7 Career Perks of Having a Side Gig

7 career perks of having a side gig

the career perks of having a side gig

A recent study by Contently found that just over 1/5 of workers who freelance professionally do so in addition to a full-time job — and it’s not hard to see why. With the economy and job-market still shaky and salaries stubbornly refusing to budge, a growing number of workers are learning that the best way to advance their career may just be to take matters into their own hands.

While there are serious challenges to what is, in effect, working two jobs, there are also a host of benefits, which helps to explain why the number of self-employed is expected to grow by 2020.

Here are seven such perks of having a side-gig:

1. Alternative Income

With non-consumer spending on the rise, stagnant wages and inequality are an increasingly serious problem, and many expect it to become the dominant 2016 election-issue. As a result, job-security is now a thing of the past — but a side-gig may help to alleviate some of the accompanying financial uncertainty.

When investing, the advice is always the same: diversify, diversify, diversify. Betting all your money on one horse is a surefire way to lose, but betting on many can help to distribute the risk. Why should your career be any different?

A side-gig creates an alternate and additional source of revenue, which in turn can grant you increased peace-of-mind, and can reduce an unexpected firing from an end-of-the-world scenario to a mere setback.

2. Meeting New People

The importance of networking to long-term career-growth is something well-studied and documented. Growing your professional network leads to increased resources, better future prospects and more opportunities.

By working a side-gig, you expose yourself to a wider and more diverse array of potential professional contacts. You double the pool of people you have to draw from to build your network, and even more so if your side-gig is in a different industry. The acquaintances you make on the side while working one job may just lead you to your next full-time one.

3. Learn New Skills

One of the best benefits of taking on additional work is how it enables you to learn new skills. In a job market which increasingly favours skills over credentials, the benefits of ongoing professional growth and continuing education are more pronounced than ever.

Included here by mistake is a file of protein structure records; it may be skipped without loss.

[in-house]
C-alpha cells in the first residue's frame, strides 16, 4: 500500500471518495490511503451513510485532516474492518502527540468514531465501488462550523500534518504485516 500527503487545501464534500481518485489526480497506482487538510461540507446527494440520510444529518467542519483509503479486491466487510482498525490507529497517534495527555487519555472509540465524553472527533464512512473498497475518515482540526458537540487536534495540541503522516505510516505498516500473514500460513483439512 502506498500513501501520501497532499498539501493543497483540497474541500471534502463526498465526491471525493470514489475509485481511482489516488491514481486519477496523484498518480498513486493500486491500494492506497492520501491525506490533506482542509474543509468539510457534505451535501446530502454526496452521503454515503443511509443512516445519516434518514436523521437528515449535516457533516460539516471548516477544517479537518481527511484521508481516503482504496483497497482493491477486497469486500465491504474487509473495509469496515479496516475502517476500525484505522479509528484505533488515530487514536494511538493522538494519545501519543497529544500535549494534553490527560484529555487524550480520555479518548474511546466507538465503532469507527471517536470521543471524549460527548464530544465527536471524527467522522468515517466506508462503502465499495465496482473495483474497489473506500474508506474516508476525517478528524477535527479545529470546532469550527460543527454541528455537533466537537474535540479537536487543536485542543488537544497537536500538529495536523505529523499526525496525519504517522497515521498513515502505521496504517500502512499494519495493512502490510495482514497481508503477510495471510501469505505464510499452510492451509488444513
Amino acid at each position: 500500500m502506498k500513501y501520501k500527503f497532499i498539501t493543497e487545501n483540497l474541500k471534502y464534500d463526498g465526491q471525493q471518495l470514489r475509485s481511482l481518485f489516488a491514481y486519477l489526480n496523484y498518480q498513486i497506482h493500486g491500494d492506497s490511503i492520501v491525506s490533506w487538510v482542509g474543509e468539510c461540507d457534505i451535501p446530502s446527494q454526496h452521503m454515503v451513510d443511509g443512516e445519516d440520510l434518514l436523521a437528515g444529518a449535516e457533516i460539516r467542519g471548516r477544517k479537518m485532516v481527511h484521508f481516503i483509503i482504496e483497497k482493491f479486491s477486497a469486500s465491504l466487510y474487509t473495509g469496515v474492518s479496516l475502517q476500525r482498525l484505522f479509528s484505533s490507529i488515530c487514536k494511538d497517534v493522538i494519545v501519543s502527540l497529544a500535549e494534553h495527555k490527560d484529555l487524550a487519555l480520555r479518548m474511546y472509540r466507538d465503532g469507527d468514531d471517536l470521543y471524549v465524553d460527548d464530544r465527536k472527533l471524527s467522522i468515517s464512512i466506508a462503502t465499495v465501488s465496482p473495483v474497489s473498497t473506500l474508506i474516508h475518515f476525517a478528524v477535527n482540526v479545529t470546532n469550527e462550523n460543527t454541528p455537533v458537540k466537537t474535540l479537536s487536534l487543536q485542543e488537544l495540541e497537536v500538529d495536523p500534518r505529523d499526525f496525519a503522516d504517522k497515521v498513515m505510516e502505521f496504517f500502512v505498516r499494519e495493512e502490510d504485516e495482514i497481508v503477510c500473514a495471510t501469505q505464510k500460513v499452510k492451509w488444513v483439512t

More importantly, tackling work independently in a self-directed capacity doesn’t merely let you learn new skills: it lets you learn to learn better. It forces you to take your professional development into your own hands, by encouraging…

4. Greater Confidence and Autonomy

Working for yourself makes you a better worker. Studies have shown time and again that self-employed individuals are among the happiest and most satisfied with their jobs, and the ability to direct their own work is frequently cited as the biggest reason why.

Branching out on your own lets you to assume responsibility for your work, budget your own time, prioritise your own tasks and monitor your own quality. You’ll grow more knowledgeable about your own work-processes, and you’ll grow more confident in asserting the value of your work to others, allowing you to…

5. Grow Your Personal Brand

Branching out and taking on side-work forces you to engage in useful introspection. It makes you ask yourself the tough questions:

What do you like to do?

What are you good at?

What services can you offer, to create value for others?

Asking yourself these kinds of questions, and then taking steps to implement the answers, is what personal branding is all about. By figuring out your own personal competencies, you can position yourself as an authority on the subject to those within your network, which lets you…

6. Lay the Groundwork for a Career Change

Quick: make a list of all the things employers hire for: things like experience, skills, credentials, personal referrals, hard work, self-motivation, time-management, emotional intelligence…

…noticing a pattern? All of the above are qualities which are directly enhanced and cultivated by taking on self-directed work on the side. The beauty of a side-gig is that you can tailor it to help nudge you in the direction of your dream job. The security of your 9-to-5 grants you the flexibility to pick and choose work which meets your career-goals — and nothing boosts the effectiveness of a job-application like direct, hands-on experience doing that job on an independent basis.

Or, if you’ve got a different end-game in mind, a side-gig can also help you…

7. Prepare for a Switch to Self-Employment

If you’re looking to launch out on your own, why wait? Take on some side-work in the industry you’re aiming for, and start making preparatory moves. Build a portfolio of sample work. Collect names and business cards. Start pursuing clients. Use your full-time job as a runway while your side-gig slowly taxis, takes off, and soars.

A Side-Job is Hard, but Rewarding

The fact is, working for yourself is hard. While self-employed workers and those who work on the side are generally more satisfied than standard 9-to-5ers, they also face a slew of unique challenges. They work longer hours, they have a blurrier work-life balance and they may be at an increased risk for burn-out and depression.

But if you can manage to pull off the balancing act, the rewards are great: the side-gig of today may just lead to the career of tomorrow.

Sarah Landrum

Sarah Landrum recently graduated from Penn State with degrees in Marketing and PR. Now, she's a freelance writer and career blogger sharing advice on navigating the work world and achieving happiness and success in your career. You can find her tweeting on her coffee breaks @SarahLandrum